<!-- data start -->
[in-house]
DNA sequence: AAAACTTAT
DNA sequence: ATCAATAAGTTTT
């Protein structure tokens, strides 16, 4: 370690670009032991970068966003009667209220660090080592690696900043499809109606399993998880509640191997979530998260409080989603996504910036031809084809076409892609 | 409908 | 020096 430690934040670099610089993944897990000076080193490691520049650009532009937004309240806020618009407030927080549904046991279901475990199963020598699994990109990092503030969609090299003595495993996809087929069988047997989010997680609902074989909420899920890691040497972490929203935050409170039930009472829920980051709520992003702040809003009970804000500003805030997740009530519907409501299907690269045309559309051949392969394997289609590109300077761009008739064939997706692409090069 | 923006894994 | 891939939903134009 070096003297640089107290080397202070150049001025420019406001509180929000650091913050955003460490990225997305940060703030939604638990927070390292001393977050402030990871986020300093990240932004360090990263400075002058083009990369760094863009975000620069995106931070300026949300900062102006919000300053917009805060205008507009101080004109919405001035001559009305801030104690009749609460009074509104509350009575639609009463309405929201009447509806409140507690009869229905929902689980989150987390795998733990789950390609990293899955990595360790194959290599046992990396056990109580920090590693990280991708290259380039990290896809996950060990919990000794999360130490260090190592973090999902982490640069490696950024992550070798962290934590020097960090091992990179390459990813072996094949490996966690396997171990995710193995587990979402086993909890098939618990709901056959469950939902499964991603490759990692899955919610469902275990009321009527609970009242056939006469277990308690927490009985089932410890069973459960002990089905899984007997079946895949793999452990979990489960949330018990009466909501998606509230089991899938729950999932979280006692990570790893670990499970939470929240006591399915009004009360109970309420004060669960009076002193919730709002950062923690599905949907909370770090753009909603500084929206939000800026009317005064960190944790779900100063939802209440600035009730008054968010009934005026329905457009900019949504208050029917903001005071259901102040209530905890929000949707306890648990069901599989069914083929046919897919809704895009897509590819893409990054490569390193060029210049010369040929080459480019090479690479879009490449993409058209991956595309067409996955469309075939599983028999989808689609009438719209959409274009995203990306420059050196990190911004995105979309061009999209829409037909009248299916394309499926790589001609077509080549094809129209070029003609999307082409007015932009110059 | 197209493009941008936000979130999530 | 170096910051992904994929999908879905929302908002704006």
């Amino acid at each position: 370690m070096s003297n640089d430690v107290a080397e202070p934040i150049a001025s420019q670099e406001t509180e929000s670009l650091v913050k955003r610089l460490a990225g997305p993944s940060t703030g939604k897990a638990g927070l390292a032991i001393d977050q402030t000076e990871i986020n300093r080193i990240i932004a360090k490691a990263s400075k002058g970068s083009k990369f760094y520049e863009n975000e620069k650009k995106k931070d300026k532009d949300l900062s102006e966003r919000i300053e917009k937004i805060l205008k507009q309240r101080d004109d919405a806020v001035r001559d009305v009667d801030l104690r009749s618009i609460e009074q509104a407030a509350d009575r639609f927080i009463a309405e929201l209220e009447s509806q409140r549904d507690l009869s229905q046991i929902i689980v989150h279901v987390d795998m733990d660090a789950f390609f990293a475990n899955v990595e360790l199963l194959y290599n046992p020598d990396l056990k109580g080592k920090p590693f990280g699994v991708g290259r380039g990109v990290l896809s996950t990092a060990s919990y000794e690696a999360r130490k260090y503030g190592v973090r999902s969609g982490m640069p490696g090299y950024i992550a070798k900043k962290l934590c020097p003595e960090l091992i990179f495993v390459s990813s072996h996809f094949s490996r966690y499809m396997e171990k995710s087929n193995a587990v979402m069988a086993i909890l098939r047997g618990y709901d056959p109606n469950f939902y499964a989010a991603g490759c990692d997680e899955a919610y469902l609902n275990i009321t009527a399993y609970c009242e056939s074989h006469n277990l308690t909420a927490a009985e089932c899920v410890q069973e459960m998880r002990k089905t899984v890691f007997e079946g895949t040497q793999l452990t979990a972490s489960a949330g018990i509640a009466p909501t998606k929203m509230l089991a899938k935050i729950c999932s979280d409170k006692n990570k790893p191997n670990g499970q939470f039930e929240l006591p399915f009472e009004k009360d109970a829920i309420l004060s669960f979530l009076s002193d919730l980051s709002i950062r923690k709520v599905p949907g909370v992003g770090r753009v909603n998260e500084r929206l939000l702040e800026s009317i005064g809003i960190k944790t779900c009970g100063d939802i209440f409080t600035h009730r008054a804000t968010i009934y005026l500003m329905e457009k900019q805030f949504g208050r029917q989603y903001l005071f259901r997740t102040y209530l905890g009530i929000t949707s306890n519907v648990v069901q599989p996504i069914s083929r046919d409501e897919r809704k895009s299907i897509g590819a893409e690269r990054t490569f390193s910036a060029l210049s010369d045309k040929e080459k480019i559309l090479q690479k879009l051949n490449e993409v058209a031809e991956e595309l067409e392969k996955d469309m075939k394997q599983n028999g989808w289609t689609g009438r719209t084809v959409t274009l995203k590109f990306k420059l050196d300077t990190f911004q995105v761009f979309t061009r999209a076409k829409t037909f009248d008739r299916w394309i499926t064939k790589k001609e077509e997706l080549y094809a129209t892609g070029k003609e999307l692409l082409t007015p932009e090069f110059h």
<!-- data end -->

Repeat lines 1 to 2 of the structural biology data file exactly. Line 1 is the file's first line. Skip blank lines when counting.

[in-house]
DNA sequence: AAAACTTAT